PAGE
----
The 2016 US presidential election in two tweets:
Woke up to hear the devastating news from FL. As we wait for more information, my thoughts are with those affected by this horrific act. -H
— Hillary Clinton (@HillaryClinton) June 12, 2016
Appreciate the congrats for being right on radical Islamic terrorism, I don't want congrats, I want toughness & vigilance. We must be smart!
— Donald J. Trump (@realDonaldTrump) June 12, 2016
Clinton’s first reaction is to send thoughts and wait for facts. Trump’s is a stream of factoids, breathlessly repeated keywords (tough, smart & vigilant) and appeals to Islamophobia. His tirade reads more like ‘sending thoughts’ than Clinton’s studied response, and of course got him yet another wave of free media. It also sounds a lot more like how people talk.
The former Secretary of State followed up with an official statement, saying that:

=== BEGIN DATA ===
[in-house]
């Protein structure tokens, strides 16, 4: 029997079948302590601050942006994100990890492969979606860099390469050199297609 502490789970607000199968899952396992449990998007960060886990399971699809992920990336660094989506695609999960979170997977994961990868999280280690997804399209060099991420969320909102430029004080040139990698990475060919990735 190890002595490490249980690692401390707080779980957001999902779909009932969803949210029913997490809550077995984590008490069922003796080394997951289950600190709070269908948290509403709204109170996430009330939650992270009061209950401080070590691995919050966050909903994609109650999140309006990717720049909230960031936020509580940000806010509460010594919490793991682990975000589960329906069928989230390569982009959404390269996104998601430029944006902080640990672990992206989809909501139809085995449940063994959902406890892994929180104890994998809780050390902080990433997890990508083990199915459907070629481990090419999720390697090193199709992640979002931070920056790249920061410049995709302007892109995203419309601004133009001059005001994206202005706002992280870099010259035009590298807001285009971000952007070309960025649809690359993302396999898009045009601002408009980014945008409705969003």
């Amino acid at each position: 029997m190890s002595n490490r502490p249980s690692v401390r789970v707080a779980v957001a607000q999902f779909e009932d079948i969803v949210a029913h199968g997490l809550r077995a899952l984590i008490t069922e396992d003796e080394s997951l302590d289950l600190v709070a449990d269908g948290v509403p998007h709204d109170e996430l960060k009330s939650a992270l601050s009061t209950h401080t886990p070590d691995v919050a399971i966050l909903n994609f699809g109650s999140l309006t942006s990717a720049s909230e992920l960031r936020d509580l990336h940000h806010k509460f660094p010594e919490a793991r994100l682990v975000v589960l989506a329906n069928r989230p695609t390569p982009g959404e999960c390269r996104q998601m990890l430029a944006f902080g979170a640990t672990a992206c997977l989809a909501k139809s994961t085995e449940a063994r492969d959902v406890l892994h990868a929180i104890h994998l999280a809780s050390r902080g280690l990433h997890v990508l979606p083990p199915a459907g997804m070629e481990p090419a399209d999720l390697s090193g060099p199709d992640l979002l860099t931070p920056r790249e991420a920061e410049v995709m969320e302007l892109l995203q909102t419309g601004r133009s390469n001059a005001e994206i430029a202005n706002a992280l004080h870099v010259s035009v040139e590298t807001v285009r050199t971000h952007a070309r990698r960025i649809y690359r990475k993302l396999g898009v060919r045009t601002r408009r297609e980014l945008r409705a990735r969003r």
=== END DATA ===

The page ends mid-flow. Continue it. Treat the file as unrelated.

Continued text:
we need to redouble our efforts to defend our country from threats at home and abroad. That means defeating international terror groups, working with allies and partners to go after them wherever they are, countering their attempts to recruit people here and everywhere, and hardening our defenses at home.
On the one hand, a callous absorption of tragedy for short-term political gain, which is exactly how Trump responded after Paris. On the other, a vaguely worded commitment to more global drone war, domestic surveillance, etc etc.
Trump’s diction is simple to the point of idiocy (“be smart!”), which explains why it’s so popular. Clinton sounds exactly like a politician. (Where else do people speak of “redoubling efforts” these days, besides DC?)
It seems likely that there will be another mass shooting in America before November, possibly even one attributed to ISIS. With more horror looming, each presidential candidate will need to talk about it before they get a chance to actually do anything about it.
Obama has given this speech about 15 times now. He must be incredibly weary. The next President has already begun dress rehearsal, and the words each candidate uses now will decide who wins. Clinton’s speech is presidential; Trump’s is a seismic shock aimed at fissures in American society, toward those who would make him king.
For now, in our own words and prayers, we’re all sending our thoughts to Orlando.